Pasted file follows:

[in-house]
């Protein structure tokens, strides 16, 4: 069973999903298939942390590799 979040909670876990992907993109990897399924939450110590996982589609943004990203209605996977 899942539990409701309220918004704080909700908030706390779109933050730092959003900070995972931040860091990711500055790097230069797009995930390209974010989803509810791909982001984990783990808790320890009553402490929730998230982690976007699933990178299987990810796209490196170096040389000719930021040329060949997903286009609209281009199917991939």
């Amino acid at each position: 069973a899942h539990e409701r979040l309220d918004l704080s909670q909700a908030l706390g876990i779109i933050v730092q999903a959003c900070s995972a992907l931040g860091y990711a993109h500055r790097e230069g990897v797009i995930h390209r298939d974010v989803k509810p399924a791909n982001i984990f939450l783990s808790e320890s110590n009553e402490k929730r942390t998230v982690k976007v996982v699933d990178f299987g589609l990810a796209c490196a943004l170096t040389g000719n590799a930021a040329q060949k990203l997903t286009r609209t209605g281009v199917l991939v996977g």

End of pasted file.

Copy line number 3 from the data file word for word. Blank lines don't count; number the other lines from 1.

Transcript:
């Amino acid at each position: 069973a899942h539990e409701r979040l309220d918004l704080s909670q909700a908030l706390g876990i779109i933050v730092q999903a959003c900070s995972a992907l931040g860091y990711a993109h500055r790097e230069g990897v797009i995930h390209r298939d974010v989803k509810p399924a791909n982001i984990f939450l783990s808790e320890s110590n009553e402490k929730r942390t998230v982690k976007v996982v699933d990178f299987g589609l990810a796209c490196a943004l170096t040389g000719n590799a930021a040329q060949k990203l997903t286009r609209t209605g281009v199917l991939v996977g």